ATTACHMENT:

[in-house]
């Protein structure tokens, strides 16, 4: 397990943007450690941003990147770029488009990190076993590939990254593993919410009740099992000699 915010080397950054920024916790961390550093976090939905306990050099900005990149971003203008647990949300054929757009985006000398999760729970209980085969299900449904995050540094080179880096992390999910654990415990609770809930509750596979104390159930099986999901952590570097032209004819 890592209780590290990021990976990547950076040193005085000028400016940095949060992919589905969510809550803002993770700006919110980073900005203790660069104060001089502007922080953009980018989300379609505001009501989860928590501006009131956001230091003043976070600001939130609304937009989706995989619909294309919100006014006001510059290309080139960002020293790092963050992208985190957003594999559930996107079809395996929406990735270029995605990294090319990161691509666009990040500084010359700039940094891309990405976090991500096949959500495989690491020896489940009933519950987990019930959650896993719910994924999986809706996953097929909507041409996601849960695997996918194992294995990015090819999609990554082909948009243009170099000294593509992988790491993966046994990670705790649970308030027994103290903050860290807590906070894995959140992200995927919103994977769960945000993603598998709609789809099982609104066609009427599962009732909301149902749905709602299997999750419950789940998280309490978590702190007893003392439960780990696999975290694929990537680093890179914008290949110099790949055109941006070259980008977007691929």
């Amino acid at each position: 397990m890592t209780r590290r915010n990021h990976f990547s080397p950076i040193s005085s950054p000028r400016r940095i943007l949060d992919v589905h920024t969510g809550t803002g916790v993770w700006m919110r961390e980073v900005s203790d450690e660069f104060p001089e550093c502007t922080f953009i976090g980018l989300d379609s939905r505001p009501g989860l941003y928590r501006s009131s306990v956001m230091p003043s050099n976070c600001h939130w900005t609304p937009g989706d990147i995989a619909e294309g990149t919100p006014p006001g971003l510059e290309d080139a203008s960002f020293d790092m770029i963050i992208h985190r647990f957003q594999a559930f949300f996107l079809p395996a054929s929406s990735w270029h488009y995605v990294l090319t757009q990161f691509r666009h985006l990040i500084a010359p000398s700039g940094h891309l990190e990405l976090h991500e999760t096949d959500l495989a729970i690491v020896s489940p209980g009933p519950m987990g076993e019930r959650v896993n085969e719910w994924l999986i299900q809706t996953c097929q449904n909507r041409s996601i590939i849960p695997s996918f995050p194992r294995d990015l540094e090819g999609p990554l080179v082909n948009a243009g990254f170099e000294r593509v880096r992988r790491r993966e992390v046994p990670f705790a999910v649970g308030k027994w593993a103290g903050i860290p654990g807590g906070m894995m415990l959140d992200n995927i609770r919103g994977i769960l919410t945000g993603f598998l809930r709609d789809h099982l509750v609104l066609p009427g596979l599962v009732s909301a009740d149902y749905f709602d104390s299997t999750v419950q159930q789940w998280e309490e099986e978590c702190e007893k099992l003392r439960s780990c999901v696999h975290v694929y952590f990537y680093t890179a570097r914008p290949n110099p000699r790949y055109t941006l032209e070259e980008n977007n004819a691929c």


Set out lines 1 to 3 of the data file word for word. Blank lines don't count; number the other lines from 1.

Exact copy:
[in-house]
């Protein structure tokens, strides 16, 4: 397990943007450690941003990147770029488009990190076993590939990254593993919410009740099992000699 915010080397950054920024916790961390550093976090939905306990050099900005990149971003203008647990949300054929757009985006000398999760729970209980085969299900449904995050540094080179880096992390999910654990415990609770809930509750596979104390159930099986999901952590570097032209004819 890592209780590290990021990976990547950076040193005085000028400016940095949060992919589905969510809550803002993770700006919110980073900005203790660069104060001089502007922080953009980018989300379609505001009501989860928590501006009131956001230091003043976070600001939130609304937009989706995989619909294309919100006014006001510059290309080139960002020293790092963050992208985190957003594999559930996107079809395996929406990735270029995605990294090319990161691509666009990040500084010359700039940094891309990405976090991500096949959500495989690491020896489940009933519950987990019930959650896993719910994924999986809706996953097929909507041409996601849960695997996918194992294995990015090819999609990554082909948009243009170099000294593509992988790491993966046994990670705790649970308030027994103290903050860290807590906070894995959140992200995927919103994977769960945000993603598998709609789809099982609104066609009427599962009732909301149902749905709602299997999750419950789940998280309490978590702190007893003392439960780990696999975290694929990537680093890179914008290949110099790949055109941006070259980008977007691929």
């Amino acid at each position: 397990m890592t209780r590290r915010n990021h990976f990547s080397p950076i040193s005085s950054p000028r400016r940095i943007l949060d992919v589905h920024t969510g809550t803002g916790v993770w700006m919110r961390e980073v900005s203790d450690e660069f104060p001089e550093c502007t922080f953009i976090g980018l989300d379609s939905r505001p009501g989860l941003y928590r501006s009131s306990v956001m230091p003043s050099n976070c600001h939130w900005t609304p937009g989706d990147i995989a619909e294309g990149t919100p006014p006001g971003l510059e290309d080139a203008s960002f020293d790092m770029i963050i992208h985190r647990f957003q594999a559930f949300f996107l079809p395996a054929s929406s990735w270029h488009y995605v990294l090319t757009q990161f691509r666009h985006l990040i500084a010359p000398s700039g940094h891309l990190e990405l976090h991500e999760t096949d959500l495989a729970i690491v020896s489940p209980g009933p519950m987990g076993e019930r959650v896993n085969e719910w994924l999986i299900q809706t996953c097929q449904n909507r041409s996601i590939i849960p695997s996918f995050p194992r294995d990015l540094e090819g999609p990554l080179v082909n948009a243009g990254f170099e000294r593509v880096r992988r790491r993966e992390v046994p990670f705790a999910v649970g308030k027994w593993a103290g903050i860290p654990g807590g906070m894995m415990l959140d992200n995927i609770r919103g994977i769960l919410t945000g993603f598998l809930r709609d789809h099982l509750v609104l066609p009427g596979l599962v009732s909301a009740d149902y749905f709602d104390s299997t999750v419950q159930q789940w998280e309490e099986e978590c702190e007893k099992l003392r439960s780990c999901v696999h975290v694929y952590f990537y680093t890179a570097r914008p290949n110099p000699r790949y055109t941006l032209e070259e980008n977007n004819a691929c």